While stays in monasteries and convents are more frequently associated with Europe, there are a number of religious institutions across the U.S., including in the Midwest, that open their doors to travelers regardless of faith. Within their walls you can expect to find a clean, safe, peaceful setting and affordable prices.
In 2008, author Trish Clark published the first of three guidebooks on religious accommodations around the world ("Good Night and God Bless," with new editions in 2009 and 2010), which with her website at goodnightandgodbless.com offer an overview of many of those spots, including a handful here in the Midwest.
Clark, who lives in New South Wales, Australia, said that she has been staying in convents, monasteries and other spiritual spots for more than 30 years. She created her guides because she met so many people who were interested in doing the same but didn't know where to begin.
"My mantra has always been that these places are cheap, clean, safe and almost always well-located, and I think these are some of the reasons they attract guests," Clark said. "However, they also attract the traveler who is looking for a unique experience, something different."
Through her decades of experience, she does offer this piece of advice to travelers: Be sure that you speak with the hosts before arrival and make sure that they do, indeed, welcome tourists. Many properties are interested only in providing more of a spiritual retreat experience and are less interested in travelers seeking a good deal.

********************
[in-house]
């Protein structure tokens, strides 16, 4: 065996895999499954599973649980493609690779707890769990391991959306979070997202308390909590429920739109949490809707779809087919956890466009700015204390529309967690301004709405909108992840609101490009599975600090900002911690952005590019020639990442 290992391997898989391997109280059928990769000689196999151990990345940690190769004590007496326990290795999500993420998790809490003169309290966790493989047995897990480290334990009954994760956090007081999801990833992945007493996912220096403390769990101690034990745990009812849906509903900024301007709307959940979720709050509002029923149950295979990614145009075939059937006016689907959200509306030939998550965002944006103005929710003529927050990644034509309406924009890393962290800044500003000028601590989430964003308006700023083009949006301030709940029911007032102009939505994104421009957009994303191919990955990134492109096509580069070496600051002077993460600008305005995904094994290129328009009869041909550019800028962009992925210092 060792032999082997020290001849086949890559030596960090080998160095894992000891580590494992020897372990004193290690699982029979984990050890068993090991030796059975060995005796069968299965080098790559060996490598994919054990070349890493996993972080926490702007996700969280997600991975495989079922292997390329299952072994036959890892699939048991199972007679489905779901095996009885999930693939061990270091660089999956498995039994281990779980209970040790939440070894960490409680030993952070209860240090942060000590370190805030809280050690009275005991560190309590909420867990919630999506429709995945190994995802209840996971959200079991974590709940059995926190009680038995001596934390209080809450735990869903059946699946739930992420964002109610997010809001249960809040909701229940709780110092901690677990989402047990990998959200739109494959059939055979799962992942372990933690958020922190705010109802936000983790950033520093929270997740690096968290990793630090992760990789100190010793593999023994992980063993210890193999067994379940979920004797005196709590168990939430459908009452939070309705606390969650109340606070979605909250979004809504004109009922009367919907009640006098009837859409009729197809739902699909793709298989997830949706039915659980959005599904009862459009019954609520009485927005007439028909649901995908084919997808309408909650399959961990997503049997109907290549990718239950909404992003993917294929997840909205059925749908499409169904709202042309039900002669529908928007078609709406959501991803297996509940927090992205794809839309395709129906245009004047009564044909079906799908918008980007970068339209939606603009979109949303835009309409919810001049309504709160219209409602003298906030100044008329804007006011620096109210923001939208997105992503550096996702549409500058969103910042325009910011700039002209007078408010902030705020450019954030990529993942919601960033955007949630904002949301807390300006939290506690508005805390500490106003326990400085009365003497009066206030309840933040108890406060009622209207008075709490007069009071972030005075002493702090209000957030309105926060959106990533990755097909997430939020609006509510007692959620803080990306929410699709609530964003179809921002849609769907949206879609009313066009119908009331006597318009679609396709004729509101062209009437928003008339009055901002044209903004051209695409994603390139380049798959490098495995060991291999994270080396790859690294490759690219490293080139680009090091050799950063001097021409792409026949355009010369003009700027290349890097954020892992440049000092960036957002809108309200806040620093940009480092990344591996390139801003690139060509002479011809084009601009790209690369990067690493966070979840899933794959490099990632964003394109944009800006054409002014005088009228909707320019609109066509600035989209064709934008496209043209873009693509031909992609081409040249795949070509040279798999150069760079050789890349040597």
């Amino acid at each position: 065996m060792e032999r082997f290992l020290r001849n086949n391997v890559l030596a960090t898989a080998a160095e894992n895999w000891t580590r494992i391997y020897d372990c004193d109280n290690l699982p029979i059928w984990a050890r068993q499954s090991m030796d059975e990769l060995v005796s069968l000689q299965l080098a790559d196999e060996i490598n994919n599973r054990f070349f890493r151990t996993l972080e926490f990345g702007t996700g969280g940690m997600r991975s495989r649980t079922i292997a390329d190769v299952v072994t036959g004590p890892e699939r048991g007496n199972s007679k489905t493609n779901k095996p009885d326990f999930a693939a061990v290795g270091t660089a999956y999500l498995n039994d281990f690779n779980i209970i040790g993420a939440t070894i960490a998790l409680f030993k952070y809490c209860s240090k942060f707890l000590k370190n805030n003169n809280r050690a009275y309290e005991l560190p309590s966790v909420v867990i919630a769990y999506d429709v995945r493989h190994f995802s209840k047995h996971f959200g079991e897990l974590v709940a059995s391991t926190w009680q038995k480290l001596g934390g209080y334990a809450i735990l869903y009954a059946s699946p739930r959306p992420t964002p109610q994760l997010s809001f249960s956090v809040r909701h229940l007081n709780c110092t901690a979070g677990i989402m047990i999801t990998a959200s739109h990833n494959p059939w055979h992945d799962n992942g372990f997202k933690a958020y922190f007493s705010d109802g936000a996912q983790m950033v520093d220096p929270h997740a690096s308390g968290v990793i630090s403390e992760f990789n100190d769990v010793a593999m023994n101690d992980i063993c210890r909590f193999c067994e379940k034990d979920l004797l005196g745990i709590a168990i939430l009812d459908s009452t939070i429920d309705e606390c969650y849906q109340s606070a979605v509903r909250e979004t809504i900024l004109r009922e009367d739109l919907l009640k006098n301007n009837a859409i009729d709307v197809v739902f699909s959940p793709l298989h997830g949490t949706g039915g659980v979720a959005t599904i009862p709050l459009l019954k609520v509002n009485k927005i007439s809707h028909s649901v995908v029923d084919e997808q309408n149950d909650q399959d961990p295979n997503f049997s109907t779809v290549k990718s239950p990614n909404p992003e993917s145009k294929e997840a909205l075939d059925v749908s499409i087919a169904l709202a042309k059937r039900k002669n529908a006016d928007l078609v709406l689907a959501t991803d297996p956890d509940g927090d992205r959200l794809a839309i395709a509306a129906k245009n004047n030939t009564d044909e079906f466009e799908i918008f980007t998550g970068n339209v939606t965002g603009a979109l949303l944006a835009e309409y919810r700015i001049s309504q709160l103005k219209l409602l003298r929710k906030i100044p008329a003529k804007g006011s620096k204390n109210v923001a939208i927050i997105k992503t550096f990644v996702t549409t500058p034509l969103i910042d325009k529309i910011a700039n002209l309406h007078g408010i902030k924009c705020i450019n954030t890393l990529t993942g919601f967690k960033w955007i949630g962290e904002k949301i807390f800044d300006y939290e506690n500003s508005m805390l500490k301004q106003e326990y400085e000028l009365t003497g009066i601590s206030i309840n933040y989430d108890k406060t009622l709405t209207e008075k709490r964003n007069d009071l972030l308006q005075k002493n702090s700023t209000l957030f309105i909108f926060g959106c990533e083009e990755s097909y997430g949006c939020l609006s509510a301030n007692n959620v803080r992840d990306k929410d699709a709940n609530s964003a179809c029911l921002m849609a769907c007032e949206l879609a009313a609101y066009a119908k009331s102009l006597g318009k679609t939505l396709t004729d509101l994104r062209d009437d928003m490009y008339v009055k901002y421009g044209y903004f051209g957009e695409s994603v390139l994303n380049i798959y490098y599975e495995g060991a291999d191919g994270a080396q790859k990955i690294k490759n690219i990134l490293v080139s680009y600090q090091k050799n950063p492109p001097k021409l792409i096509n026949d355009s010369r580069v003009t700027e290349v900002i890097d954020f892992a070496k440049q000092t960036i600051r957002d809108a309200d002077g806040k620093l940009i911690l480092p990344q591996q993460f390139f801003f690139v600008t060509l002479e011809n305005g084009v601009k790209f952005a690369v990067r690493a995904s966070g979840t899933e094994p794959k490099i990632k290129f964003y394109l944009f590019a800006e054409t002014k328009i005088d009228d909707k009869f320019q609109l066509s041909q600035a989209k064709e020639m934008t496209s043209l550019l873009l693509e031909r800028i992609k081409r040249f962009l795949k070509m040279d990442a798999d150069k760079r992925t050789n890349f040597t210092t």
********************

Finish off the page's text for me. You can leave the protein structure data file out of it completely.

"A religious guesthouse offering accommodation to those who are looking for a spiritual experience is very different to one that offers tourist accommodation," Clark said. "There are usually strict rules here: silence, compulsory attendance at certain prayers and religious celebrations, etc. Important not to get the two mixed up," she said.
At the Monastery of the Holy Cross, the motto is "Silence in the City," and it's spot on. The front door of the house opens into a quiet section of the Bridgeport neighborhood. The only noise I heard all night was a neighborly conversation on the sidewalk revolving around dog walking. It was cozy as could be, and I spent a fair amount of time in the living room watching "Good Times" reruns and working.
Glancing around at the eclectic wood furnishings and gold lamps, I thought to myself that this feels like the kind of apartment you might expect your parents to downsize to, with the exception of the midsize crucifix above the twin bed in the second bedroom. At least, in the case of my parents.
Are you monastery material?
Trish Clark, author of "Good Night and God Bless," has been staying in religious accommodations for more than three decades. She suggests that tourists ask these questions before making a reservation:
Are guests given their own key and can they come and go? Is there a closing time or curfew?
Can men stay in these places? Are families welcome?
Are all meals available? If not, are cafes/restaurants or transportation nearby?
Do guest rooms have in-suite bathrooms?
Is it compulsory to attend religious services?Copyright © 2015, Los Angeles Times